School board switches superintendent vote

Dr. Serita Beamon was chosen as the next superintendent of schools.

photo by Seminole County Public Schools

Dr. Serita Beamon was chosen as the next superintendent of schools.

One flip vote could change everything. 

And it did, at a quickly scheduled meeting on March 1, when the Seminole County Public School Board named former SCPS school board attorney Serita Beamon as the new superintendent of schools. 

Before the commotion ensued, Chad Farnsworth was originally hired over Beamon in a meeting on Feb. 9 in a 3-2 vote. In the Feb. 23 meeting, numerous community members and SCPS employees expressed their concerns with Farnsworth being chosen over Beamon, who has over 16 years experience in the district compared to Farnsworth who had only worked in smaller counties prior.  

“Ms. Beamon is an educator, relationship builder, member of our family and a leader,” former deputy superintendent Dr. Cote said at the Feb. 23 meeting. “She learns deeply and quickly, and accurately assesses what needs to be done to sustain our culture.”

After reviewing public comments, school board member Dr. Tina Calderone made a motion to rescind the vote previously naming Farnsworth as the next superintendent. The motion passed and a meeting for March 1 was scheduled to re-discuss the decision.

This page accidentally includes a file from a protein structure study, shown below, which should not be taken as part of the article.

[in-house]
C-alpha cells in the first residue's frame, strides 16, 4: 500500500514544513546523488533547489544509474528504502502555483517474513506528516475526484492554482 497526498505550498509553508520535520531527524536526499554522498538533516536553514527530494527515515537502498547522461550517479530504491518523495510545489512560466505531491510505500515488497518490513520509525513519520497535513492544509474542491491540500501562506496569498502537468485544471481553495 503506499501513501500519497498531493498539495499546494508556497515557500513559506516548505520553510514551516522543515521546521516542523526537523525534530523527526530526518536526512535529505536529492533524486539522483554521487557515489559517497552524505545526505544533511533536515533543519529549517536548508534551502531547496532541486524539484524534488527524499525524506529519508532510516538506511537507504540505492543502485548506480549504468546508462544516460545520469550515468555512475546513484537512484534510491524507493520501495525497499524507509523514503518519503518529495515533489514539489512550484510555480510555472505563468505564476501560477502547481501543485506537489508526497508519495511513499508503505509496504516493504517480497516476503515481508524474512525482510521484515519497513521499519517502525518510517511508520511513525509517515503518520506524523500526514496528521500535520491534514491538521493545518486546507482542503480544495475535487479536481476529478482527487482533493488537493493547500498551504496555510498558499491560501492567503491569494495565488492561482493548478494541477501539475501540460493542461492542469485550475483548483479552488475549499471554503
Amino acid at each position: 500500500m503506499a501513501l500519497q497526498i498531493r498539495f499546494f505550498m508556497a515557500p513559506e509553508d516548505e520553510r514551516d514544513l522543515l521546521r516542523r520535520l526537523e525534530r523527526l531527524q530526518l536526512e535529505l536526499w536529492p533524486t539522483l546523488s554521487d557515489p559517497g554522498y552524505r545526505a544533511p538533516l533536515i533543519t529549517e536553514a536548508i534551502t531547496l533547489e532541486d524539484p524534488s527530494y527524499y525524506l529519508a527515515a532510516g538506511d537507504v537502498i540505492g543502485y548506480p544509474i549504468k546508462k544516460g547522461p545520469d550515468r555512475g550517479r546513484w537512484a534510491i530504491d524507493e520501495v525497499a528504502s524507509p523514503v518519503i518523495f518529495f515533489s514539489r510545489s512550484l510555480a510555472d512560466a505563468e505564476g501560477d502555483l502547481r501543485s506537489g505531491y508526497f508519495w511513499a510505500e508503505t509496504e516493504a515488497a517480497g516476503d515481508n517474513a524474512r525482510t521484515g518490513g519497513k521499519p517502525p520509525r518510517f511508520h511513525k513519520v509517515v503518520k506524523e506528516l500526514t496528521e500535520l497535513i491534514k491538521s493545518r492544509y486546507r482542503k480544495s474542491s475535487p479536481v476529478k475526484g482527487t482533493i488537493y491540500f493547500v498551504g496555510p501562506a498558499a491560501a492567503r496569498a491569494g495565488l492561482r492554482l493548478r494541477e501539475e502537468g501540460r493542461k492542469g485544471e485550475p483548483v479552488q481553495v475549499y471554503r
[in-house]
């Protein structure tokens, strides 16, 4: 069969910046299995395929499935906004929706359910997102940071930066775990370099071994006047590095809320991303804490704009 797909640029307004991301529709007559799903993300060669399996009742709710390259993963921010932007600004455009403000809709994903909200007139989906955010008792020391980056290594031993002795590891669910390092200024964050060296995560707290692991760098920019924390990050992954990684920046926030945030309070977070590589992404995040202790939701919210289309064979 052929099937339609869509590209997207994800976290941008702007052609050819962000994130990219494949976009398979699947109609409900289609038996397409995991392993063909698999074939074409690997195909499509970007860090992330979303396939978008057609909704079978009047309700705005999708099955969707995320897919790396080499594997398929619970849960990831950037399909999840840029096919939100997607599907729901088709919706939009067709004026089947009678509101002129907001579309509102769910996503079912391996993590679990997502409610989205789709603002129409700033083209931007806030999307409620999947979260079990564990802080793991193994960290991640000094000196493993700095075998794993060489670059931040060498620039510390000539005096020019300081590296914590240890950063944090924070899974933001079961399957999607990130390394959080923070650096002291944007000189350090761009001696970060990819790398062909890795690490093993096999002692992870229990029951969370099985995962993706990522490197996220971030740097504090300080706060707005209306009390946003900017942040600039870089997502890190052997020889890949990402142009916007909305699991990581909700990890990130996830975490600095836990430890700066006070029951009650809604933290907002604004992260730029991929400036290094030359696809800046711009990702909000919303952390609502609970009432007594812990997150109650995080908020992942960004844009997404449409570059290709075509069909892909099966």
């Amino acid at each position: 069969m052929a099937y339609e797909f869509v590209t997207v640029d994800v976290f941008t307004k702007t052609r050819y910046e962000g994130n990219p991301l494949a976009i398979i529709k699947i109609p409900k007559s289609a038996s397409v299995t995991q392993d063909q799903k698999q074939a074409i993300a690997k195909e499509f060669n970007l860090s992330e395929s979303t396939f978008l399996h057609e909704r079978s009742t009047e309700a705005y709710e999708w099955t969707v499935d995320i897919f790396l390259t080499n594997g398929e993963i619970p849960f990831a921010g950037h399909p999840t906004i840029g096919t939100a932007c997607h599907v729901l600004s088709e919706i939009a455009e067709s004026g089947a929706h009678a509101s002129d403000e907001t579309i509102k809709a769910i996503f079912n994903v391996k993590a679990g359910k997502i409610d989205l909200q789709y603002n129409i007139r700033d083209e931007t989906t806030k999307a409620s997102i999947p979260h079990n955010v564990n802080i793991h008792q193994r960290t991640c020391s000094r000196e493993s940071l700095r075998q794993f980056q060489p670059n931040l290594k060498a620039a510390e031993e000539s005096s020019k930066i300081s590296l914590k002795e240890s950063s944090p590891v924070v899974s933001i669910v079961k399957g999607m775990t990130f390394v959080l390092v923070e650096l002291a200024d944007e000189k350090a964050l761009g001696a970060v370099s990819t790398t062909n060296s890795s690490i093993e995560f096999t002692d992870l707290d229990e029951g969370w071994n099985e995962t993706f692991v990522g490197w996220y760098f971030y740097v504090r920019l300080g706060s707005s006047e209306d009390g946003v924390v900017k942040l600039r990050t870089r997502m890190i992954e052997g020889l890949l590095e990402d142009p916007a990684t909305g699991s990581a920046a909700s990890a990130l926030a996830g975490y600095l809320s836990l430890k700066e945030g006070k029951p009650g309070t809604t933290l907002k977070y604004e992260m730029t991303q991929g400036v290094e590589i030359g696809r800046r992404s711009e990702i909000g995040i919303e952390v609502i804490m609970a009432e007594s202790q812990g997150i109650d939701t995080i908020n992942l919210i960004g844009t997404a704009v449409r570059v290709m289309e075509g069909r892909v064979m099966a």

“I’m concerned our 3-2 vote lacked context, our votes were perhaps cast without the kind of back-and-forth that leads to sound decisions,” Calderone said during the meeting, which was aired on YouTube

With over four and a half hours of public comments and board dialogue at the next meeting, there was plenty of discourse for Calderone and the board to take into consideration. It was during this discussion where board members freely spoke on which candidate they felt was best for the job. This includes board member Amy Pennock who opened up about her concerns of Beamon’s lack of educational experience.

“How can we continue to ask our teachers to do more and more and more, when the leader of our organization has never walked in our shoes?” Pennock said. 

Farnsworth was originally favored due to his experience as both a teacher and administrator in schools, in addition to the fact that he had previously been a superintendent. Beamon has experience in neither.  

With the selection process in the spotlight, some questioned how the board chose their candidates. Surrounding counties hire professional outside agencies to aid in the hiring process of superintendents, including Polk County who recently hired the Florida School Board Association to assist them in finding the right person for the job. Seminole County’s drama caused many to wonder why they did not do the same.

“It is concerning to me, because I didn’t understand the whole process,” school board member Kristine Kraus said. 

The board never did come to a full agreement, leading to yet another 3-2 vote, however this time in favor of Beamon. Although the decision is not final, as Beamon’s contract is still under negotiation, it is likely she will begin her duties as superintendent sometime this April. 

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